Fifteen years ago, the waters around Islas Marietas in Mexico’s Nayarit State were so abundant with corals that people could see them for miles.
They were hard to avoid, too. “To go and surf in that area, you would have to wear tennis shoes because it was full of coral mountains,” said Javier Alvarez, a tourist operator and owner of outdoors shops from Puerto Vallarta, the nearest mainland city.
But unregulated tourism chipped away at fragile ecosystems to the extent that it was soon corals that needed protecting from humans, said Alvarez.
“Some days there were 3,000 tourists coming every day without any information [on how to behave to protect the area] so they were just throwing water bottles and diapers and anything you could imagine that was sticking to the coral,” he said.
Alvarez helped found a project through which marine experts from Guadalajara University came to study the corals and documented the devastation wrought by climate change and poor environmental management. They also took steps to plant new corals and protect the old ones.
Their findings led to actions that limited the number of tourists and regulated tourism, despite serious opposition from operators.
“[Operators] were really angry because in the middle of the study the park closed for three months,” said Paola Rodriguez, a coral expert at Guadalajara University.
Despite efforts to get local boat operators on board with the project and explain that swarms of people trashing beaches and waters would kill business, while protecting resources was key to growth and longevity, local tensions ran high.
“I had to leave Mexico with my family due to the pressure, with people basically saying: ‘We are going to kill you’. When we closed the site, we let the authorities know how mass tourism was starting to kill the coral and degrade the biomass,” said Alvarez.
As part of the coral restoration project, the team has planted more 2,900 corals, or “fragments of opportunity”. The project quickly proved to be successful, with a 90–95 per cent of all the fragments attaching after three months, and a growth rate of around 5 cm per year for branching corals. This year, the team is providing different protocols for restoration of corals.
Corals from Islas Marietas have shown to be high resistance, “super” corals that can survive challenging conditions such as the bleaching events that affected coral populations worldwide in recent years—the same ones that in Australia’s Great Barrier Reef caused the die-off of more than 90 per cent of the coral.
The team has also noted how ecosystems are bouncing back and becoming healthier by the return of fish and top predators and other wildlife to restored areas.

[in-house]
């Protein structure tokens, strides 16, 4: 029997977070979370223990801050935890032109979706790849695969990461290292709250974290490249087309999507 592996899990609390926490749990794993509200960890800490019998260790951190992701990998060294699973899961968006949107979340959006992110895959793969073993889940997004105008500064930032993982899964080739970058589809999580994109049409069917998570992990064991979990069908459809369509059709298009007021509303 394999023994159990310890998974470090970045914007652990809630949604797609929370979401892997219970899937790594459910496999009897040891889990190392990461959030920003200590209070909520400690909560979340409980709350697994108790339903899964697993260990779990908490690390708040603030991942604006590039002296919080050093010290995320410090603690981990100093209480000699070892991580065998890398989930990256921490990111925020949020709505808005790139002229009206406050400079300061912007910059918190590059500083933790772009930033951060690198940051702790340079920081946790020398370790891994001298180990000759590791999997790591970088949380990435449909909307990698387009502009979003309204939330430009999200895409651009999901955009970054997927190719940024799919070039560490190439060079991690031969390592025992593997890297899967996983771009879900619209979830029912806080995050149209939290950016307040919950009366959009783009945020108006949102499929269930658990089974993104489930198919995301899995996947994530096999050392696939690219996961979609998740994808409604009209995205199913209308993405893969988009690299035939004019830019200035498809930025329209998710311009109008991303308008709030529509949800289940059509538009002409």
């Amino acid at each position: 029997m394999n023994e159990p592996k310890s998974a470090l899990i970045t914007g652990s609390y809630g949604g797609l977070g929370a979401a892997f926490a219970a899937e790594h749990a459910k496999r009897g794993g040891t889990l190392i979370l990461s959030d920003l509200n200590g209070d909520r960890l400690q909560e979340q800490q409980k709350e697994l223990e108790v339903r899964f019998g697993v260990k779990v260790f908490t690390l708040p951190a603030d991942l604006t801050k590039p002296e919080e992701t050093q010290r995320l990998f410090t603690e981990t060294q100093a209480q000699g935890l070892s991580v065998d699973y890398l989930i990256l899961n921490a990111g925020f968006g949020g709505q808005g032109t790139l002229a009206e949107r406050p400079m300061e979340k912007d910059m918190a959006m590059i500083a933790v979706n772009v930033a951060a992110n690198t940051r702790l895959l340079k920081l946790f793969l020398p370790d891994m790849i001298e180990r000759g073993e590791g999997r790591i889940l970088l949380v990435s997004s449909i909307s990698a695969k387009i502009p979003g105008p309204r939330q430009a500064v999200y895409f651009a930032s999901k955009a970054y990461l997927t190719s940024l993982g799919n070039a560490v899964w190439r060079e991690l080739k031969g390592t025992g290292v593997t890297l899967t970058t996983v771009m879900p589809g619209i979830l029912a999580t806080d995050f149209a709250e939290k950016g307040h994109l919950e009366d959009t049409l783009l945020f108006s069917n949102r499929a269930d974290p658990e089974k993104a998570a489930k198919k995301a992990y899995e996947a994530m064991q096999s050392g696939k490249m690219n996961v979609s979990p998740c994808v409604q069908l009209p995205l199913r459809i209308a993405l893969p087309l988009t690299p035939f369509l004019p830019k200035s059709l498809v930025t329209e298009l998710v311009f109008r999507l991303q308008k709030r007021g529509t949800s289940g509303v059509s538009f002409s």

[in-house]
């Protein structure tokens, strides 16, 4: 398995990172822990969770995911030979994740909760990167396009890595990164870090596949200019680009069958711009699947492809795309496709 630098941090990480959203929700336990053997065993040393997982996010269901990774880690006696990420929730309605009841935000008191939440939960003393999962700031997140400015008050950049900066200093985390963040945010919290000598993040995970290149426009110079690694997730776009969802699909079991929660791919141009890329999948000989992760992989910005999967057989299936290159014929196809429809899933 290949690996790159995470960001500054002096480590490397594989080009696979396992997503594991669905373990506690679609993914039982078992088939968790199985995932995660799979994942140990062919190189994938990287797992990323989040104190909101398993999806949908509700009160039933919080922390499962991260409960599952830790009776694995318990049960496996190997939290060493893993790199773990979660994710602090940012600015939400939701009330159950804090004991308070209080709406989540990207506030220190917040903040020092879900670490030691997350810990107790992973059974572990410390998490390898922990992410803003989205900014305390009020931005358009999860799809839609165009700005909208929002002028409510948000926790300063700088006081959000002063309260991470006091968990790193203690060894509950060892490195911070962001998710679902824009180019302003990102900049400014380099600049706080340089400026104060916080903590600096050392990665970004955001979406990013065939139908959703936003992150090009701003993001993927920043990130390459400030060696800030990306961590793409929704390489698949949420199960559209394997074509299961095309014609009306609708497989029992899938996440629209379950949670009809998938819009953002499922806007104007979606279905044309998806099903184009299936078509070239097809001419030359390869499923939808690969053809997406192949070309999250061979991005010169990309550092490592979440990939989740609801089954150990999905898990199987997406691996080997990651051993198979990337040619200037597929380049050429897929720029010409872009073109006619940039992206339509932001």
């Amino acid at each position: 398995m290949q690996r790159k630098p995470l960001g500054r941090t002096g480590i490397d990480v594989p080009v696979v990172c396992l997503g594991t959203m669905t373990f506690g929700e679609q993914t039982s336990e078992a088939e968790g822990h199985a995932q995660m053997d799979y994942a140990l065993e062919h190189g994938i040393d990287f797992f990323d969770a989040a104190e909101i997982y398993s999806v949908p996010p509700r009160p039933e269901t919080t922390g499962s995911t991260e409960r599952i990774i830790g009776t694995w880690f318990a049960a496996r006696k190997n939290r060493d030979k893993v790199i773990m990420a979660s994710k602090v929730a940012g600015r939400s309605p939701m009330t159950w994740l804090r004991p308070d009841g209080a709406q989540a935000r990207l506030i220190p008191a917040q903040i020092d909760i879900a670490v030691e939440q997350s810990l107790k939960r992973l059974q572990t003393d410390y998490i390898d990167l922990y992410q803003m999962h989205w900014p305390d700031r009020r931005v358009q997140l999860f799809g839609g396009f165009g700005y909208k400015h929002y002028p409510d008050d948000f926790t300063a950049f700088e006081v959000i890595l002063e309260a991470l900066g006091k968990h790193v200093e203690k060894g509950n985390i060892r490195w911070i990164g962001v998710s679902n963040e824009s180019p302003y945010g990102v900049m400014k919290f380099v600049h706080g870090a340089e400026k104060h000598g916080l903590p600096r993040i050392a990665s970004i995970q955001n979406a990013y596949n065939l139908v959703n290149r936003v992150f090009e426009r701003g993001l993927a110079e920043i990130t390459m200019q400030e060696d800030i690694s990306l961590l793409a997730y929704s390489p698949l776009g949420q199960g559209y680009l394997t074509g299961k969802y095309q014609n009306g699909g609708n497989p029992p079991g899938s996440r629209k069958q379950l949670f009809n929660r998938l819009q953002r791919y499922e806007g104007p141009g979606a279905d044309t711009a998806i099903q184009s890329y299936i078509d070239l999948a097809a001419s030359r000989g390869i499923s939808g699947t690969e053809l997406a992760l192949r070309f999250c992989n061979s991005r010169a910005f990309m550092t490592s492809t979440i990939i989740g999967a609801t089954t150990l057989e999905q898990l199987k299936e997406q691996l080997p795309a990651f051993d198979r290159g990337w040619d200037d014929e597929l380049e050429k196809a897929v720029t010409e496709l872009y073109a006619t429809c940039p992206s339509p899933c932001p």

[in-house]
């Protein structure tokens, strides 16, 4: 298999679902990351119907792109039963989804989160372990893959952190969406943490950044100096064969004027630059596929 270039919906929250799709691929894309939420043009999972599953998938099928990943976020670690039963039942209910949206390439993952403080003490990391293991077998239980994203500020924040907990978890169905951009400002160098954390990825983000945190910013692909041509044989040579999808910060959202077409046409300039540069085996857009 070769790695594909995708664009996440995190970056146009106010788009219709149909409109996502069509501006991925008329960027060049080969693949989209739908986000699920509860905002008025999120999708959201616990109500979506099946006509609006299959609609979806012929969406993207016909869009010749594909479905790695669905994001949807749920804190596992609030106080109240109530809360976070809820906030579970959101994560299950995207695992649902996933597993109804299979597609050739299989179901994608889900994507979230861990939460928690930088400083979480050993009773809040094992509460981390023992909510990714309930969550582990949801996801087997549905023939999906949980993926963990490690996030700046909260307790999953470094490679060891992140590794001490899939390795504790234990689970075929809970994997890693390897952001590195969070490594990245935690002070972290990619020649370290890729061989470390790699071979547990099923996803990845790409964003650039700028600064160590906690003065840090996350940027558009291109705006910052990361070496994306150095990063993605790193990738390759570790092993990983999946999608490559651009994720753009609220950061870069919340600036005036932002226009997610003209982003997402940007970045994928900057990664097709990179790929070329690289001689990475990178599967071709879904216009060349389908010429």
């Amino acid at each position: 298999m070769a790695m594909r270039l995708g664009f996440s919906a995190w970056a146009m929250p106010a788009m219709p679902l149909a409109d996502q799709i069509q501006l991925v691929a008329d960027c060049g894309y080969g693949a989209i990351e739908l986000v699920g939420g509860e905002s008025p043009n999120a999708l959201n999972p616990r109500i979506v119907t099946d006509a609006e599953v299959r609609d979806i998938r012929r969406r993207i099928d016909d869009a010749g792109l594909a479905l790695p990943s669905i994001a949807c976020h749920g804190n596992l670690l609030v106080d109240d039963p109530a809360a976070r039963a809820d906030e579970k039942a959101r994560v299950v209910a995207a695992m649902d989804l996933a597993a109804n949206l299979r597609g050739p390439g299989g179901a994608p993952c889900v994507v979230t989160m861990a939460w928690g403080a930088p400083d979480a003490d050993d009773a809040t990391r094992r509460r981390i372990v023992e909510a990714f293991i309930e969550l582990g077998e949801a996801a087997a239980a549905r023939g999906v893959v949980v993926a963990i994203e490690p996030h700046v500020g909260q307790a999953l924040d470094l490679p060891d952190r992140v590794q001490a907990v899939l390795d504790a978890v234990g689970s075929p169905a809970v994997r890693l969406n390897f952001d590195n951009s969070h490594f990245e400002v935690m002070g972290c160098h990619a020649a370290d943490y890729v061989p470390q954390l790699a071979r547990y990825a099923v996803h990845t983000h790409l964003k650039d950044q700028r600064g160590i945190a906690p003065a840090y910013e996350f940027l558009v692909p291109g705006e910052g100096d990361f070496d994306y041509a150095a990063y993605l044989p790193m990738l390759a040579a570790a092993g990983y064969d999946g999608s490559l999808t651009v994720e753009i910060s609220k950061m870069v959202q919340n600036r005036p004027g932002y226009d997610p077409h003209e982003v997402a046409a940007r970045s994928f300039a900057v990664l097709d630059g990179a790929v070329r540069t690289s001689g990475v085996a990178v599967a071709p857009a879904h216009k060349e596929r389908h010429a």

“What’s good is that we now see sharks, something that did not happen a few years ago,” said Rodriguez.
An increase in park fees has seen the number of visitors drop to around 350 per day, reducing the stress on the corals. At the same time, boat operators are profiting from better standardized fees for trips to certain beauty hotspots, which in some areas have tripled. Tourists have shown they are willing to pay more to visit the areas that have benefited from better regulation, protection and restoration.
Rodriguez sees the model of tourists paying more to enjoy a more controlled and boutique experience of a natural park that their money is helping to preserve as working in Mexico, like it does in other places of outstanding natural beauty and biodiversity such as The Galapagos and Hawaii.
“People are happier, they give better tips, there are less boats and it is less work to find nice spots,” she said.
Tourist operators are also invited to participate in the programme #adoptacoral, a new initiative in collaboration with PROZONA AC, where tourists can plant their own coral.
Boat operators now carry out underwater cleaning campaigns, ask tourists not to apply sunscreen just before going in the water to protect the corals and insist on people wearing lifejackets to stop corals being taken as trinkets.
The challenges include not having enough people to help with the restoration and despite the team’s efforts to train operators in how to plant coral, some show little interest or care in doing so.
“The older guys in town will support this project because before, you could see coral for miles and the beaches were great. The fishing industry has really been affected and so profits have plummeted,” said Alvarez.
“They never teach you the importance of coral in the ecosystem, so when you see for yourself that the fish that have disappeared come back, you have to spread the message,” he added.
He has not been able to return to Puerta Vallarta due to accusations of him wanting to invest in the coral restoration project to keep the islands for himself. But he believes that community action, coupled with more national and international awareness, can help business and conservation work together and keep mutually beneficial projects alive, and resources sustainable.
“You cannot protect what you haven’t seen and I want to make as much noise as possible to make people aware that those little rocks are actually corals that make oxygen and give us food,” he said.
Guadalajara University and PROZONA AC have registered their coral reef project as a voluntary commitment to plant 4,000 coral fragments and increase overall coral cover by 1 per cent by 2020. The project is part of a Community of Ocean Action (CoA), formed following the United Nations Oceans Conference in 2017.